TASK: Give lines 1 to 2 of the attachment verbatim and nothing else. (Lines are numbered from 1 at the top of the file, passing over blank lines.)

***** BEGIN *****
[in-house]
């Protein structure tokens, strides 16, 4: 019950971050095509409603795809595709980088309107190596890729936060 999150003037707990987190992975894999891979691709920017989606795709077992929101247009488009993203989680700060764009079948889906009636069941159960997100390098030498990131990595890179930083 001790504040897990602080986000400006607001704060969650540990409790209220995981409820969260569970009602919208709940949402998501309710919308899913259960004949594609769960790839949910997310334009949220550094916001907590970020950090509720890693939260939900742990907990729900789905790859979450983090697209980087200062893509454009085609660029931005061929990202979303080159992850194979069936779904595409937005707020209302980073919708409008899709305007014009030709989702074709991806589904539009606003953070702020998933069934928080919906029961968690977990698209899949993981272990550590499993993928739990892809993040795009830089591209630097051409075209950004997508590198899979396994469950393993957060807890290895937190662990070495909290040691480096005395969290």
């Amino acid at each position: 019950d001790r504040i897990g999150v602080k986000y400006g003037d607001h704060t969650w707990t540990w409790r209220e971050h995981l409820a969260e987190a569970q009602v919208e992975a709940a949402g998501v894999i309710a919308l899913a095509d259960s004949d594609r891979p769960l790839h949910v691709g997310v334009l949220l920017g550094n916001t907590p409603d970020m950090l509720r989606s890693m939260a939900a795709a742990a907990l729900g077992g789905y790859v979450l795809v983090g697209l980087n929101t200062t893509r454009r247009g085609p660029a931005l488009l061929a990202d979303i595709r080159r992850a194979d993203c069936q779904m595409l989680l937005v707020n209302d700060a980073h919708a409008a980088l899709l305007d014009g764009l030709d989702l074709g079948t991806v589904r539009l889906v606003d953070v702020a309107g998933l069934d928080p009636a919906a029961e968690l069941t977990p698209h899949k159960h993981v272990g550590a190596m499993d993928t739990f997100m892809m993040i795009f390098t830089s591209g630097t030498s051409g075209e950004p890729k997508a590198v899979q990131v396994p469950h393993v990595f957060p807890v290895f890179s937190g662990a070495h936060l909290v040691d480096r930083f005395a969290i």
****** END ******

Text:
[in-house]
């Protein structure tokens, strides 16, 4: 019950971050095509409603795809595709980088309107190596890729936060 999150003037707990987190992975894999891979691709920017989606795709077992929101247009488009993203989680700060764009079948889906009636069941159960997100390098030498990131990595890179930083 001790504040897990602080986000400006607001704060969650540990409790209220995981409820969260569970009602919208709940949402998501309710919308899913259960004949594609769960790839949910997310334009949220550094916001907590970020950090509720890693939260939900742990907990729900789905790859979450983090697209980087200062893509454009085609660029931005061929990202979303080159992850194979069936779904595409937005707020209302980073919708409008899709305007014009030709989702074709991806589904539009606003953070702020998933069934928080919906029961968690977990698209899949993981272990550590499993993928739990892809993040795009830089591209630097051409075209950004997508590198899979396994469950393993957060807890290895937190662990070495909290040691480096005395969290």